Mastitis is an infection and inflammation of the breast tissue that occurs most frequently while a woman is lactating and breastfeeding. It can occur when bacteria, often from the baby's mouth, enter a milk duct through a crack in the nipple. See also Mastitis While Breastfeeding.
About 1%-3% of breastfeeding mothers develop mastitis. Engorgement and incomplete breast emptying can contribute to the problem and make the symptoms worse.
Breast infections most commonly occur one to three months after the delivery of a baby, but they can occur in women who have not recently delivered as well as in women after menopause. Other causes of infection include chronic mastitis and a rare form of cancer called inflammatory carcinoma.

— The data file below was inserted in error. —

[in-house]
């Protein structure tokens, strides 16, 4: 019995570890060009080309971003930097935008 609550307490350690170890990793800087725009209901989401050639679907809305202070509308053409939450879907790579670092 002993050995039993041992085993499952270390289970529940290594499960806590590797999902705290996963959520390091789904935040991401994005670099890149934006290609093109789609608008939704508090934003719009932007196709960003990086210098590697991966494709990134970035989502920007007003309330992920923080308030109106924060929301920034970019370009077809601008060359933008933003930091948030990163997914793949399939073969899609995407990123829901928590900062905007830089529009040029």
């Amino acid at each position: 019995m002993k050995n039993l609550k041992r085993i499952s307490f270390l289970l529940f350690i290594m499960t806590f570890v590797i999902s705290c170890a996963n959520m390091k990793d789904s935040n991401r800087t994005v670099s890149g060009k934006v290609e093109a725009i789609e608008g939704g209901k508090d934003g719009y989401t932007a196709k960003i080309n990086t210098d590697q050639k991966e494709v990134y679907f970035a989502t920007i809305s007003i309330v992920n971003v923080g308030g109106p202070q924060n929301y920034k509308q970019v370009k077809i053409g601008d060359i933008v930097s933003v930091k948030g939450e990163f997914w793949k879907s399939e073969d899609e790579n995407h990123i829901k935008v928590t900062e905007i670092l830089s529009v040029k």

In healthy women, mastitis is rare. However, women with diabetes, chronic illness, AIDS, or an impaired immune system may be more susceptible.